Individual, but not population asymmetries, are modulated by social environment and genotype in Drosophila melanogaster

Sci Rep. 2020 Mar 11;10(1):4480. doi: 10.1038/s41598-020-61410-7.


Theory predicts that social interactions can induce an alignment of behavioral asymmetries between individuals (i.e., population-level lateralization), but evidence for this effect is mixed. To understand how interaction with other individuals affects behavioral asymmetries, we systematically manipulated the social environment of Drosophila melanogaster, testing individual flies and dyads (female-male, female-female and male-male pairs). In these social contexts we measured individual and population asymmetries in individual behaviors (circling asymmetry, wing use) and dyadic behaviors (relative position and orientation between two flies) in five different genotypes. We reasoned that if coordination between individuals drives alignment of behavioral asymmetries, greater alignment at the population-level should be observed in social contexts compared to solitary individuals. We observed that the presence of other individuals influenced the behavior and position of flies but had unexpected effects on individual and population asymmetries: individual-level asymmetries were strong and modulated by the social context but population-level asymmetries were mild or absent. Moreover, the strength of individual-level asymmetries differed between strains, but this was not the case for population-level asymmetries. These findings suggest that the degree of social interaction found in Drosophila is insufficient to drive population-level behavioral asymmetries.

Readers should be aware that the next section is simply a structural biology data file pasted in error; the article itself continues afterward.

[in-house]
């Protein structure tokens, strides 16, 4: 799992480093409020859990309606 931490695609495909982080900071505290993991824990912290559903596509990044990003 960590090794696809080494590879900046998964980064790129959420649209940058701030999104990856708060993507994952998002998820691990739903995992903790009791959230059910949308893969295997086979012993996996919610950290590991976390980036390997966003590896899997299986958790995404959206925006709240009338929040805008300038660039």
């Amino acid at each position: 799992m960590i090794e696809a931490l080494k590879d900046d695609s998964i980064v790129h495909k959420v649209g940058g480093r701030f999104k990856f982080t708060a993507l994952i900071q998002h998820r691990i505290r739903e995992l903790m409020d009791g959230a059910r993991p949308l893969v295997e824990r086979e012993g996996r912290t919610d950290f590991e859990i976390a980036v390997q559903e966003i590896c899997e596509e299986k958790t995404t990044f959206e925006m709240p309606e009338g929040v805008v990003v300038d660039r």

Publication types

  • Research Support, Non-U.S. Gov't

MeSH terms

  • Animals
  • Behavior, Animal*
  • Drosophila melanogaster / physiology*
  • Genetic Association Studies
  • Genotype*
  • Phenotype
  • Social Behavior*
  • Social Environment*